As we move on to the specifics I want to hear from you: what can we be doing to proactively join with God in making disciples of the nations this Christmas season? More to come tomorrow…

So begins a series of bite-size forays in to the world of missional church–her nature, identity, presence, practice and so much more in the world.  My hope is that these posts would clarify more of what the Lord has been stirring in us and continue to lead us deeper in.  I would love to see these posts address questions that you may have about the missional church as well.  Please feel free to contact/converse with me through the comments, Contact Us page, email or Facebook with issues/questions you’d like to hear more of.

Missional Church

One needs little training in philology or word parsing to spot the “mission” in “missional”.  And so it should be, because the missional church is one for who the mission of God is integral.  For this reason, I find it is necessary for any discussion of the missional church to begin with the missional God.

The Bible speaks of this God and his mission from Genesis to Revelation.  Whether it is the self-communication of God through creation, the recurring promises of restoration, the Exodus event, the establishment of David as King, the judgement that came on rebellious Israel or the sending of the Son by the Father, every page is saturated with the God of mission at work in his world.

He is not begrudgingly involved in the world, he is driven in to it.  He does not stand far off as a neglectful parent, he is imminently near as a loving father at work for the betterment of his children.

In order to talk about the missional church, we must first understand that the one who has birthed this church, is himself

missional.  As others have said, “It is not the church of God that has a mission, but the God of mission who has a church.”

Beginning with the God of mission, it is hardly surprising that his Church should be missionally oriented in all of her parts.  Or as John Houghton has said, “If mission is at the heart of God’s will for his people, it follows that the only way to glorify God is to make [mission] the heart of our churches.”

Let me encourage as many of you as are interested to head over to to connect with some great people serving on mission all over the world!

You’ve already heard me talk about and quote lots of the people you’ll find over at the GCM Collective: Jeff Vanderstelt, Tim Chester, Jonathan Dodson and Steve Timmis.  There’s also a thriving community section to the site that has been up for some time.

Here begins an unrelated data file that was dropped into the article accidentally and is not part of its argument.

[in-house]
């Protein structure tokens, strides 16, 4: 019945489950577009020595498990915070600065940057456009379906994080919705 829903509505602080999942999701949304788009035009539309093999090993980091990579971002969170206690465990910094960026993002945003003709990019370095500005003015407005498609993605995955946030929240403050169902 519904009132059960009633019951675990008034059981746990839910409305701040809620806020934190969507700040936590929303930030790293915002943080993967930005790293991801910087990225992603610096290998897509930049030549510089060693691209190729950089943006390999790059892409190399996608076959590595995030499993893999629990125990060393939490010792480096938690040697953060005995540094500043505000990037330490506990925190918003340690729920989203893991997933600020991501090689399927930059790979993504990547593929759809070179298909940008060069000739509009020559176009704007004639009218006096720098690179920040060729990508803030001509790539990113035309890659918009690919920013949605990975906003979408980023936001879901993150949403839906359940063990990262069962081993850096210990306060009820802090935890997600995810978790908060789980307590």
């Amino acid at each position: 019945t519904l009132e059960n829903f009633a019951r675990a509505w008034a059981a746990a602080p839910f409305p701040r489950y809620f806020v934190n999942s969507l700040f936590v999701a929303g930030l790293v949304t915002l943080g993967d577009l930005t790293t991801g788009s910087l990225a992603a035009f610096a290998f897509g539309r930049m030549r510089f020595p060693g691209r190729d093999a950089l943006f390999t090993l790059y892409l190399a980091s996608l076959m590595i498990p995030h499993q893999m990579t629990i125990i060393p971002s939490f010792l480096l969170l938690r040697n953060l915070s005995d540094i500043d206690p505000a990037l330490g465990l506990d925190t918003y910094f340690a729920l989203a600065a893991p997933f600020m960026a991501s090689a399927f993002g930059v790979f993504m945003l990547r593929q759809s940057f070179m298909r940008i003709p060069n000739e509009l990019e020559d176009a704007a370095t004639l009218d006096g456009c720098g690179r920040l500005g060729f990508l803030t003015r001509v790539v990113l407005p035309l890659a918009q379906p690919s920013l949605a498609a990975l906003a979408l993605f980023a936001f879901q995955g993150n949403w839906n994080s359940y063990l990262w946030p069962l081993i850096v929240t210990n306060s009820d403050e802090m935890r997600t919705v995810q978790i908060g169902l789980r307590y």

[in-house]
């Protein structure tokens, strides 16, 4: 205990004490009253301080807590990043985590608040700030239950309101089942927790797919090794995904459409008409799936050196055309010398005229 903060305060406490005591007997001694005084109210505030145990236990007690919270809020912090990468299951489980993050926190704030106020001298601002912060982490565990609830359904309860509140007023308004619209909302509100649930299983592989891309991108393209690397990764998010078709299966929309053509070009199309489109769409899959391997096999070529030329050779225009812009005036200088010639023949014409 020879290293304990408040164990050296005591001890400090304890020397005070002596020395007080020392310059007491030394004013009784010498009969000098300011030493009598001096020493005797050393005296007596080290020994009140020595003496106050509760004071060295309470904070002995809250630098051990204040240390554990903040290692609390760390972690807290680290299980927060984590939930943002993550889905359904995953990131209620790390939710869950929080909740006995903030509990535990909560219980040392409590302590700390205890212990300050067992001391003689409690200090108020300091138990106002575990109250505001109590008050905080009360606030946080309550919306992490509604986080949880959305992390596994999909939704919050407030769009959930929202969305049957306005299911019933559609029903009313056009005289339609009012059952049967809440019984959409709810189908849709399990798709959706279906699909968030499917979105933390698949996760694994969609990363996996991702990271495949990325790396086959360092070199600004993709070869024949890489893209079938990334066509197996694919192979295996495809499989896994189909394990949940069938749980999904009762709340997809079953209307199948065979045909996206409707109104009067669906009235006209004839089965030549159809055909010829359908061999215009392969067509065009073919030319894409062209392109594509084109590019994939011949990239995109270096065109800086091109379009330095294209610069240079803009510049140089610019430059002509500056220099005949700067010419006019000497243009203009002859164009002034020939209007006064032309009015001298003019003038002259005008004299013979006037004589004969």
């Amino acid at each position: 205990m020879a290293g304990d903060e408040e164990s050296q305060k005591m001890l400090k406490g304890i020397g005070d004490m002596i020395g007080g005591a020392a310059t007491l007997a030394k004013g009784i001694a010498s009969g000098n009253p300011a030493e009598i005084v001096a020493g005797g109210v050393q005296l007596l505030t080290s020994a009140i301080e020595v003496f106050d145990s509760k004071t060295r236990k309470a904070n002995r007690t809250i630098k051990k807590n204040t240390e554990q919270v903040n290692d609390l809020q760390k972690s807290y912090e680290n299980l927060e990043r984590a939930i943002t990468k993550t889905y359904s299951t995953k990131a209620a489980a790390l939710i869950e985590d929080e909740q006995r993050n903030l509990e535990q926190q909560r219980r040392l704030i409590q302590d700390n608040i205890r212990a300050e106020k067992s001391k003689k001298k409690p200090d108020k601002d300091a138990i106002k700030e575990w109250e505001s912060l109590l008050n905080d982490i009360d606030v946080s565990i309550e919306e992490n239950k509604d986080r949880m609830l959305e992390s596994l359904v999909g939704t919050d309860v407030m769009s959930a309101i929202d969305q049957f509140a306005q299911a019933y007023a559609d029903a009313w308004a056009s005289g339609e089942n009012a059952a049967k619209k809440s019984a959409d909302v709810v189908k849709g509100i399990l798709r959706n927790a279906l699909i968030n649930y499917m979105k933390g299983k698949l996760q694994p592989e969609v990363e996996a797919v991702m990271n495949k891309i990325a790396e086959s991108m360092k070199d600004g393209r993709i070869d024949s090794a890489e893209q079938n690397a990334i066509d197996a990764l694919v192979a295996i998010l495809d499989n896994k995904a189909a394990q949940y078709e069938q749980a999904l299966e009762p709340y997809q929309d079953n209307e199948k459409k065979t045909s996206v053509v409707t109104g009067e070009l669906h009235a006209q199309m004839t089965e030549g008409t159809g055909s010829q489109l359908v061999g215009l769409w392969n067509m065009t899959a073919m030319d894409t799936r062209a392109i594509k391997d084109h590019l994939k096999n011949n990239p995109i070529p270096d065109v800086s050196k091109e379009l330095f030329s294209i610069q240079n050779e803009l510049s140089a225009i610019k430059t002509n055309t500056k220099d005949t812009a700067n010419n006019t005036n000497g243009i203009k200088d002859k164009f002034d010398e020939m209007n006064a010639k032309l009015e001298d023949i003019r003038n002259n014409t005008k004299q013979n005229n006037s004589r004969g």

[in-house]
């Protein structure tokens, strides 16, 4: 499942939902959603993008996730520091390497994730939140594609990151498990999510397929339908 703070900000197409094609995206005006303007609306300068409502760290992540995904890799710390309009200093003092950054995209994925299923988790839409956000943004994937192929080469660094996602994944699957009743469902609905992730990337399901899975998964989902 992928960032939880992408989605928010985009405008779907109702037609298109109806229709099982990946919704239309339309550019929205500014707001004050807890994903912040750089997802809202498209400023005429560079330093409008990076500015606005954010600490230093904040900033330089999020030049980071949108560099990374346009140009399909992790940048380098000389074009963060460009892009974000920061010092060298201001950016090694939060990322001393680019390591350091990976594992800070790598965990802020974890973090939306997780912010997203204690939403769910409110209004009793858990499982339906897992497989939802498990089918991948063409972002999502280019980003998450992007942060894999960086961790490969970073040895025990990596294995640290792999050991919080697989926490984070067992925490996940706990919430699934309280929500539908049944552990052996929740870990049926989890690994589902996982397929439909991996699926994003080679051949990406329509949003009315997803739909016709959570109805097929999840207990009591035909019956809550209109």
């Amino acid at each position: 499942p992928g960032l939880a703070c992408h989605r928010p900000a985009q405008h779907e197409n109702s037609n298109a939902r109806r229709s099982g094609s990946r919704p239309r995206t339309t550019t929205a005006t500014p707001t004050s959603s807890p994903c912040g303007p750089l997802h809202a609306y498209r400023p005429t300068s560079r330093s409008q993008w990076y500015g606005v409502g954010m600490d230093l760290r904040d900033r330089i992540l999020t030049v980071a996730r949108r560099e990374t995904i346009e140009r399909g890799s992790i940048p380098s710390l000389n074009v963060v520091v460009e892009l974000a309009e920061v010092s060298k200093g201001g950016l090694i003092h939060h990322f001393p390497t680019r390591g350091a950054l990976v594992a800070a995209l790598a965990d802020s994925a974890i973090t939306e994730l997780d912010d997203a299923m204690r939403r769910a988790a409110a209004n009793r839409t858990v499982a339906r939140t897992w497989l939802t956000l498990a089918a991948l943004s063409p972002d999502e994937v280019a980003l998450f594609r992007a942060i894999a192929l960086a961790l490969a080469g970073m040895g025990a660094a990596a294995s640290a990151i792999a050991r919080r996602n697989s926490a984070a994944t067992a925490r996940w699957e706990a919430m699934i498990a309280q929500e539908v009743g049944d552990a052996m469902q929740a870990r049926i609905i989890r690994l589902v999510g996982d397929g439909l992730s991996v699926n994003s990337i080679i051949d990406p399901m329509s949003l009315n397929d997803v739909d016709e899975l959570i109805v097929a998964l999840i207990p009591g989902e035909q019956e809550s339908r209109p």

The Last Word: Definitely check out the Resources section of the site.  There you’ll find downloadable articles and trainings like “Engaging in Story”, “Gospel Fluency”,  a “Contextualization Assessment Starter”, as well as Soma’s great Soma School training audio.

Check it out!

Quotes and Videos…

March 8, 2010

Just a couple of great quotes, videos to pass on to you that have stoked my thoughts these last couple whirlwind days.

Genesis 1-3: This N.T. Wright video on Genesis 1-3 was originally spotted at in a short article by Scott McKnight.  Both are great, but here at least is the video for those who don’t follow the link over:

Facebook: Jonathan Dodson over at Creation Project highlighted research on how the United States is connected through Facebook (pretty map included!) that I thought some of you would find interesting.

Preaching in the Missional Church: Len Hjalmarson over at pulled these quotes from a article by Erwin Stutzman I found pretty interesting on the subject of preaching in the missional church:

1. “We own our cultural-ness, our own culture.” We join with our secular neighbors in living within the particularities of the American culture.
2. “We have the habit of continuous conversion.”
3. “We are a living demonstration of the gospel.” More than rational proof, secularized people want to see whether it is possible to live by the mandates of Christian discipleship.